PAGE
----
Python :: property set

It looks like Python is getting tuples with named members in 2.6 ( and I suspect many of us have implemented similar functionality ourselves, e.g. Shannon -jj Behrens describes how he sometimes uses dictionaries to return composite polymorphic values ( The problem with dictionaries is of course that they require too much excercise of your little finger in typing [‘xx’]. That’s even worse for me since I’m using a keyboard layout that switches national characters onto those keys when I tap the caps-lock key, so I can use my American-keyboard touch typing skillz and eat my national characters as well (I’m looking forward to the Metaphor-off!)

It looks like the new Python NamedTuple type is going to limit the fields to those that are defined at creation time. It’s based on a tuple, so I suppose that follows naturally, however it doesn’t seem natural for the abstract-data-type of a container of named fields with iteration and indexing. I’ve called my implementation of this ADT a property set since most of the motivating use cases for this was returning returning values that had properties attached to them. The use is as follows…

You can assign to random fields, the only limitation is that they cannot start with an underscore, but public fields wouldn’t have that anyway so it’s not really a limitation (the limitation comes from the fact that the implementation overrides __setattr__ and being able to interpret fields starting with an underscore as internal to the implementation simplifies things quite a bit):

      >>> p = pset()
      >>> p.a = 42
      >>> p.b = 'hello'
      >>> p.c = [p.a, p.b]
      >>> p
      pset(a=42, b='hello', c=[42, 'hello'])

You can iterate over the values:

      >>> for key, value in p:
      ...     print key, value
      a 42
      b hello
      c [42, 'hello']

Notice that it maintains the insertion order, and you can also access by index:

      >>> p[1]

For technical reasons it is not possible to maintain the order when creating a pset from keyword arguments (I was hesitating to put this functionality in, but practicality beats purity, and it’s turned out to be very practical). Equality does not require isomorphism, which means that as long as the sets have the same fields they compare equal:

      >>> q = pset(a=42, b='hello', c=[42,'hello'])
      >>> q
      pset(a=42, c=[42, 'hello'], b='hello')
      >>> p == q

You can keep the order given to the constructor by initializing with a list of tuples:

      >>> list(p.items())
      [('a', 42), ('b', 'hello'), ('c', [42, 'hello'])]
      >>> r = pset(p.items())
      >>> r
      pset(a=42, b='hello', c=[42, 'hello'])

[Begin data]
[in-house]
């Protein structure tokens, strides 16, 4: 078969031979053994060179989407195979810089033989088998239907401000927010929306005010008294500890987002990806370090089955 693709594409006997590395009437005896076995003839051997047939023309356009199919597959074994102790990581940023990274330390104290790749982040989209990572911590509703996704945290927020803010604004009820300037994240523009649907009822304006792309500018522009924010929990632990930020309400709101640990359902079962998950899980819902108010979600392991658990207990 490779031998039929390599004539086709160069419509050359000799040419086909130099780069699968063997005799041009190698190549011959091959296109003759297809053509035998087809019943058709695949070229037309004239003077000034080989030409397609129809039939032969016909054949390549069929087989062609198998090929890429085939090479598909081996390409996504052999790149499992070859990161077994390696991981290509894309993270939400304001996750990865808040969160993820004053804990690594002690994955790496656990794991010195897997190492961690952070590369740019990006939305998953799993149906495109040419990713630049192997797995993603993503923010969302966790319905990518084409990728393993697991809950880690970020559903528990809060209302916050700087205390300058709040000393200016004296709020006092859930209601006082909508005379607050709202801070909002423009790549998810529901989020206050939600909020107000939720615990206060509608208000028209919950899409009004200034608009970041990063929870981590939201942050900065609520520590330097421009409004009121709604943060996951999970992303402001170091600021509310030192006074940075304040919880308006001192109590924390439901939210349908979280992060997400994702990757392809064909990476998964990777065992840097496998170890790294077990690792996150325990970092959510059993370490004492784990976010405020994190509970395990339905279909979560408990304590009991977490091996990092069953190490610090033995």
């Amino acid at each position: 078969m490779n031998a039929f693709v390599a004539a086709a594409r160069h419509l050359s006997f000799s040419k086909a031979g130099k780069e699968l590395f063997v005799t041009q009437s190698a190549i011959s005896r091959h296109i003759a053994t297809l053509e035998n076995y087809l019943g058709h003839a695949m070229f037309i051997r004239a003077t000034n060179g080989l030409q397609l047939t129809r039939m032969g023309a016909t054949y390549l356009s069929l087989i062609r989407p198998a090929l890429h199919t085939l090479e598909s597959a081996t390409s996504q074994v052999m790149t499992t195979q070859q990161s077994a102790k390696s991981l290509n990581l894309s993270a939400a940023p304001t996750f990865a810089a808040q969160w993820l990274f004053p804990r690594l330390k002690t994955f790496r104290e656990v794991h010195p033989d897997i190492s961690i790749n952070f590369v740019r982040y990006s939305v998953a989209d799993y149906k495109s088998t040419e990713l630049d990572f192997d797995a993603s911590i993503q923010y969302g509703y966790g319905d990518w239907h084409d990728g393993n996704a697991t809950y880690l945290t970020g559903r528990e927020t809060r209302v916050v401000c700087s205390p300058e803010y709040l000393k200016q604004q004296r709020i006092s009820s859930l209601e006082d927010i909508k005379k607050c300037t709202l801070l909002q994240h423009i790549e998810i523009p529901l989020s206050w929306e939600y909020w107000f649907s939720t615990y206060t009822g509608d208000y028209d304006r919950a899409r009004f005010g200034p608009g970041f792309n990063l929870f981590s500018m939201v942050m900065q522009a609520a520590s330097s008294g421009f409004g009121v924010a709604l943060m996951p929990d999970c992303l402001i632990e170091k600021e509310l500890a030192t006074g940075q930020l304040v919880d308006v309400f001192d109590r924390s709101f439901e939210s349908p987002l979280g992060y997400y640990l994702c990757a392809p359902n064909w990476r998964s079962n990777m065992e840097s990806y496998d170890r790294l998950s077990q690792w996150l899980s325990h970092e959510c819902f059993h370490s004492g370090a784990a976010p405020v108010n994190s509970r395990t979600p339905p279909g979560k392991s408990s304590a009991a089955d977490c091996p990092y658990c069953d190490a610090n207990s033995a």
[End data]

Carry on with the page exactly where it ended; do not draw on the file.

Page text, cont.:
The example above does of course not mean that you can’t create a pset from a pset directly (this also maintains order):

      >>> s = pset(p)
      >>> s
      pset(a=42, b='hello', c=[42, 'hello'])

It’s also extremely useful to be able to use field indexing notation as well:

      >>> p
      pset(a=42, b='hello', c=[42, 'hello'])
      >>> p.b
      >>> p[1]
      >>> p['b']
      >>> p['b'] = 'world'
      >>> p
      pset(a=42, b='world', c=[42, 'hello'])
      >>> p[1] = 'foo'
      >>> p
      pset(a=42, b='foo', c=[42, 'hello'])

Here’s the code:

      class pset(dict):
          """This code is placed in the Public Domain.
             Property Set class.
             A property set is an object where values are attached to attributes,
             but can still be iterated over as key/value pairs.
             The order of assignment is maintained during iteration.
             Only one value allowed per key.

              >>> x = pset()
              >>> x.a = 42
              >>> x.b = 'foo'
              >>> x.a = 314
              >>> x
               pset(a=314, b='foo')
          def __init__(self, items=(), **attrs):
              object.__setattr__(self, '_order', [])
              super(pset, self).__init__()
              for k, v in items:
                  self.add(k, v)
              for k, v in attrs.items():
                  self.add(k, v)
          def add(self, key, value):
              if type(key) in (int, long):
                  key = self._order[key]
              elif key not in self._order:
              dict.__setitem__(self, key, value)
          def __eq__(self, other):
              """Equal iff they have the same set of keys, and the values for
                 each key is equal. Key order is not considered for equality.
              if set(self._order) == set(other._order):
                  for key in self._order:
                      if self[key] != other[key]:
                          return False
                  return True
              return False
          def __iadd__(self, other):
              for k, v in other:
                  self.add(k, v)
          # should probably have an __radd__ method too...
          def __add__(self, other):
              tmp = self.__class__()
              tmp += self
              tmp += other
              return tmp
          def __repr__(self):
              vals = ', '.join('%s=%s' % (k, repr(v)) for (k,v) in self)
              return '%s(%s)' % (self.__class__.__name__, vals)
          def __getattr__(self, key):
              if key not in self:
                  raise AttributeError(key)
              return self.get(key)
          def __getitem__(self, key):
              if type(key) in (int, long):
                  key = self._order[key]
              return self.get(key)
          __str__ = __repr__
          def __iter__(self):
              return ((k, self.get(k)) for k in self._order)
          def items(self):
              return iter(self)
          def __setattr__(self, key, val):
              if key.startswith('_'):
                  object.__setattr__(self, key, val)
                  self.add(key, val)
          def __setitem__(self, key, val):
              self.add(key, val)
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